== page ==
THE BLOG

Technology Improves Healthcare, So Why Is Canada Lagging?

11/07/2013 07:41 EST | Updated 11/07/2013 07:41 EST

In my last post I examined some of the technological solutions being adopted to address the "vexing problem" of medical adherence, where patients do not follow through with their prescribed treatment. With the costs associated with nearly 50 per cent of patients not taking their medicine as prescribed, leveraging technological innovations like MyMedRec -- a smartphone app to help people manage their personal health and medication information -- has the potential to improve medical adherence and health outcomes. Technological innovations that improve adherence represent a major cost saving opportunity -- an attractive proposition, no doubt, for virtually every country in the advanced world.

This brings me to my next point on this issue: the health sector appears to be lagging in the adoption of this kind of technological innovation despite the fact that information technology and smartphones are an integral part of our daily lives. The benefits of leveraging technological advances in the health world seem abundantly clear yet Canada continues to lag behind many countries.

A study conducted earlier this year by Accenture provides some insight into how Canada compares as an adopter of electronic patient records and other health information technologies. The survey includes over 3,700 physicians in eight countries: Australia, Canada, England, France, Germany, Singapore, Spain and the United States.

The results showed a pronounced global uptake in the use of electronic patient records with 66 per cent of those surveyed in 2012 entering notes electronically during or after consultations up from 58 per cent in 2011. Canada continued to have the lowest overall adoption of electronic patient records at 44 per cent. More hopefully, Canada's adoption rate is catching up with the highest annual rate of growth of electronic patient records at 22 per cent.

Accenture also found that the number of physicians who e-prescribe grew globally overall from 18 per cent in 2011 to 21 per cent in 2012 with Canada experiencing no growth and remaining at 23 per cent.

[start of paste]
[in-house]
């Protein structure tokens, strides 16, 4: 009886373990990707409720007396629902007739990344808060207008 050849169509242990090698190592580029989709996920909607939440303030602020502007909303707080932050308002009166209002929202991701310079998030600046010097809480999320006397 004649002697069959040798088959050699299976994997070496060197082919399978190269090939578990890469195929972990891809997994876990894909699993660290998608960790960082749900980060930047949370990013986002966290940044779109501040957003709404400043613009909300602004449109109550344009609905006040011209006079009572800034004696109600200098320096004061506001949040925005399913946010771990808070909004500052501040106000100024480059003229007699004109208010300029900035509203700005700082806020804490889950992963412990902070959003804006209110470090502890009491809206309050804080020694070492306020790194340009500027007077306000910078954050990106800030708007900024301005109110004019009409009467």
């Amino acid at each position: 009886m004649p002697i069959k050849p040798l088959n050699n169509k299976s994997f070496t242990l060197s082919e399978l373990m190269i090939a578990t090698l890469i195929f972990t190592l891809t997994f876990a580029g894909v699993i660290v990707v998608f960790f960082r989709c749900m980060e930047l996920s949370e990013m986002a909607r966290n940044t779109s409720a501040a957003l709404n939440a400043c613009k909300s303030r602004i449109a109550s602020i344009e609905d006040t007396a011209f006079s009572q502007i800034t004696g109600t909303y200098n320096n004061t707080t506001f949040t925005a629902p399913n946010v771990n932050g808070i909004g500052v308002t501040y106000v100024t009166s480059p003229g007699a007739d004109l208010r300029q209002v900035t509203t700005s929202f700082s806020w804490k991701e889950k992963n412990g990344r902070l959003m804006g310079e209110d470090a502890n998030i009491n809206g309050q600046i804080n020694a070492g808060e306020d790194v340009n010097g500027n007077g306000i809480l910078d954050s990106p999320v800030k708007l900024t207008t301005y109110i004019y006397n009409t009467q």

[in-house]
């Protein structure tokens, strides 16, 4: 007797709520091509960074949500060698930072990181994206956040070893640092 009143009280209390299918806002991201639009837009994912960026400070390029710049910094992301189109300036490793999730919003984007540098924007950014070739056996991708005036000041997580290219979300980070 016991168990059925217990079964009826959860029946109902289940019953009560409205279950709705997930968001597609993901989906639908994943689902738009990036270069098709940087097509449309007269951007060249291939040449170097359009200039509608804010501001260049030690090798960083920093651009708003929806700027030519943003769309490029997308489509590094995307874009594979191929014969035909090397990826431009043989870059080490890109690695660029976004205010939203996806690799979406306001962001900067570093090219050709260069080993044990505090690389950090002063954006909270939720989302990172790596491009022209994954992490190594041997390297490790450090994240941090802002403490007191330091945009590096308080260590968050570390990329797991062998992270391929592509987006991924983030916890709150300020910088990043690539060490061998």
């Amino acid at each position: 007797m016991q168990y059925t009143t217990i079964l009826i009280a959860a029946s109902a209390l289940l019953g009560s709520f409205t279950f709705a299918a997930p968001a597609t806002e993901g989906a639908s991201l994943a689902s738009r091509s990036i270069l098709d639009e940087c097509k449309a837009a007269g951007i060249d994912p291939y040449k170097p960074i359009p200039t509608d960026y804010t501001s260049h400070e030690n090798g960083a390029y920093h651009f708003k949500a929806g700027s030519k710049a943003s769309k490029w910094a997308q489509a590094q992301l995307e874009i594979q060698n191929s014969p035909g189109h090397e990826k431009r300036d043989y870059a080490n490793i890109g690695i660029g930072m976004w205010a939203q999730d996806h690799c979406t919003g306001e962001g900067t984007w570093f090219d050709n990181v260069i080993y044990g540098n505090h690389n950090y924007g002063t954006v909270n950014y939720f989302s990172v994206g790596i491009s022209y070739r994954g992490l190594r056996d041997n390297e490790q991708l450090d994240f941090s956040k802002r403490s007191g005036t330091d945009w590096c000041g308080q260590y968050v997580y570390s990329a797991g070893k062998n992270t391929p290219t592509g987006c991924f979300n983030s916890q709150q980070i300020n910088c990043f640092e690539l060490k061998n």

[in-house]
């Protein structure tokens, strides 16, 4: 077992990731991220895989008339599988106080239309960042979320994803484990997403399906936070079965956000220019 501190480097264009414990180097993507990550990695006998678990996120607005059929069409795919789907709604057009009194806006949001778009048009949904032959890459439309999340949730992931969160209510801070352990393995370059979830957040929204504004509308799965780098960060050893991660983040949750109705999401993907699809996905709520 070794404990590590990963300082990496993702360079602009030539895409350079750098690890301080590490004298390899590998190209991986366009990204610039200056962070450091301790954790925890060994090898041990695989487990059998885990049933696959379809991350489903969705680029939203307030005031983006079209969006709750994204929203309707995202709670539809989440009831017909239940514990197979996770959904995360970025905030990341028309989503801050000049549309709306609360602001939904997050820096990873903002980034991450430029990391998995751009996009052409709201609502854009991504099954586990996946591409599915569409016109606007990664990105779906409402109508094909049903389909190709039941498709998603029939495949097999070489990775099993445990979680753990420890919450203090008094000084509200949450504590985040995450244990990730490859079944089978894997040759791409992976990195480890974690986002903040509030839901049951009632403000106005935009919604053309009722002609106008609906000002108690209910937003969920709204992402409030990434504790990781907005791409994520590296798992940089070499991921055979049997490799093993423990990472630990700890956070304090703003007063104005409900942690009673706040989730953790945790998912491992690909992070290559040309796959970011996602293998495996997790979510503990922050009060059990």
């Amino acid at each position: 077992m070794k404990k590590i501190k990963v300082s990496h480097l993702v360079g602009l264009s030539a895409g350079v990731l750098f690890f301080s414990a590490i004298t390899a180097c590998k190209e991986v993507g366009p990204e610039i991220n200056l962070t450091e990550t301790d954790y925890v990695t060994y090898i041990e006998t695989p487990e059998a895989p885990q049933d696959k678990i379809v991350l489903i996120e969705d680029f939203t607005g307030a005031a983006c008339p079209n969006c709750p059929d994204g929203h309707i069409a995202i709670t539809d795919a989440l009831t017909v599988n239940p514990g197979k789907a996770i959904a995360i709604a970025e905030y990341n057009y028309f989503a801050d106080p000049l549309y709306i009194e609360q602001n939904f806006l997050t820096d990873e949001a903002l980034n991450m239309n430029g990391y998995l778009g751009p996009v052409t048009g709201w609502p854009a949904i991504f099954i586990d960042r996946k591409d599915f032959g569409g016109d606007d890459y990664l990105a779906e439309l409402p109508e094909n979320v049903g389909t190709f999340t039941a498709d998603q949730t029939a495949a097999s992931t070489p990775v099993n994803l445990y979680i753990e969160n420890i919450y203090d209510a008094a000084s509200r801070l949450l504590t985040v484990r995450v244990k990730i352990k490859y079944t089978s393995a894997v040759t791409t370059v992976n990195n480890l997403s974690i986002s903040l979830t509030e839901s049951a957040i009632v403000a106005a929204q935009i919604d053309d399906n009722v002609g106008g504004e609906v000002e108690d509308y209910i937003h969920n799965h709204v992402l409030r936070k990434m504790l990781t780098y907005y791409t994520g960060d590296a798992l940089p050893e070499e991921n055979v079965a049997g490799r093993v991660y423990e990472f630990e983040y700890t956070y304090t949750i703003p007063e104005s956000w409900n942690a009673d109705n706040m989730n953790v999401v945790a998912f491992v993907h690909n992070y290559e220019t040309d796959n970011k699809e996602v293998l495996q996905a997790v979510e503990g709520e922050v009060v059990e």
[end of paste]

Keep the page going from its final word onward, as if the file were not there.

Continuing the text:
These numbers are not a great surprise. Canada is generally a later adopter of technology compared to our global counterparts, whether it is Information Technology investment, renewable energy production or even newer medicines.

Should we be concerned? Yes. Early adoption of technologies is a key element to improving our productivity, transforming our economies, sustaining our health care systems and sending a signal that we want to compete and run with the best.

Jumpstarting Canada's technology adoption is a challenge with no easy answers. But I think the fact is, innovation is often driven incrementally and real change takes time -- and to our collective frustration maybe a little longer in Canada given our reticence when it comes to adopting new technologies. But transformation will eventually happen and governments and health care community must continue sending a signal that innovation is essential and will lead to change.

After all, the gains in health care outcomes and quality of life have been steady over the past few years, and the future looks even brighter. Whether it is a medicine that helps control cholesterol, a less intrusive surgical intervention, a new public health message that gets someone off their couch, or a physician contemplating a switch to electronic patient records, an innovation must be accompanied by a confidence that it will work, a determination to see it through and a willingness to make it available to the widest spectrum of users.